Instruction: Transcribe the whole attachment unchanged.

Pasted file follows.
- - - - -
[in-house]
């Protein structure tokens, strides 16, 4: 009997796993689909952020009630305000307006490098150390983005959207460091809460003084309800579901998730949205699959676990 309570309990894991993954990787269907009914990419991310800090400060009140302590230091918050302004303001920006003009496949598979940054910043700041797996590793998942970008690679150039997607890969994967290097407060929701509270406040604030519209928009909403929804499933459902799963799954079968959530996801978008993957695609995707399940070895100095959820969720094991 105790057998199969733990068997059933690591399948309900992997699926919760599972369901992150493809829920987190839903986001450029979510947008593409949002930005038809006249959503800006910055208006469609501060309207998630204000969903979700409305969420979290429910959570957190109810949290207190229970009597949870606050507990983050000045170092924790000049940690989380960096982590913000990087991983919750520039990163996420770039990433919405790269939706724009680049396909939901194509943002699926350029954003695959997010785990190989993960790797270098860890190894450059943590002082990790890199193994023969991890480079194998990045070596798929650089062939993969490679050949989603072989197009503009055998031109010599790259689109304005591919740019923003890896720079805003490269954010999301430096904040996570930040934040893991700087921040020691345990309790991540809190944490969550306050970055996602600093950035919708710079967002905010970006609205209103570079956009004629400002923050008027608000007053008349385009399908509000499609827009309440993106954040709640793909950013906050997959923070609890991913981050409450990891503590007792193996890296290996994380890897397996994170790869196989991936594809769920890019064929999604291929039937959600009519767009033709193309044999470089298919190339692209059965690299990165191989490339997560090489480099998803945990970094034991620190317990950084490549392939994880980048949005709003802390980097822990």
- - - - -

[in-house]
């Protein structure tokens, strides 16, 4: 009997796993689909952020009630305000307006490098150390983005959207460091809460003084309800579901998730949205699959676990 309570309990894991993954990787269907009914990419991310800090400060009140302590230091918050302004303001920006003009496949598979940054910043700041797996590793998942970008690679150039997607890969994967290097407060929701509270406040604030519209928009909403929804499933459902799963799954079968959530996801978008993957695609995707399940070895100095959820969720094991 105790057998199969733990068997059933690591399948309900992997699926919760599972369901992150493809829920987190839903986001450029979510947008593409949002930005038809006249959503800006910055208006469609501060309207998630204000969903979700409305969420979290429910959570957190109810949290207190229970009597949870606050507990983050000045170092924790000049940690989380960096982590913000990087991983919750520039990163996420770039990433919405790269939706724009680049396909939901194509943002699926350029954003695959997010785990190989993960790797270098860890190894450059943590002082990790890199193994023969991890480079194998990045070596798929650089062939993969490679050949989603072989197009503009055998031109010599790259689109304005591919740019923003890896720079805003490269954010999301430096904040996570930040934040893991700087921040020691345990309790991540809190944490969550306050970055996602600093950035919708710079967002905010970006609205209103570079956009004629400002923050008027608000007053008349385009399908509000499609827009309440993106954040709640793909950013906050997959923070609890991913981050409450990891503590007792193996890296290996994380890897397996994170790869196989991936594809769920890019064929999604291929039937959600009519767009033709193309044999470089298919190339692209059965690299990165191989490339997560090489480099998803945990970094034991620190317990950084490549392939994880980048949005709003802390980097822990």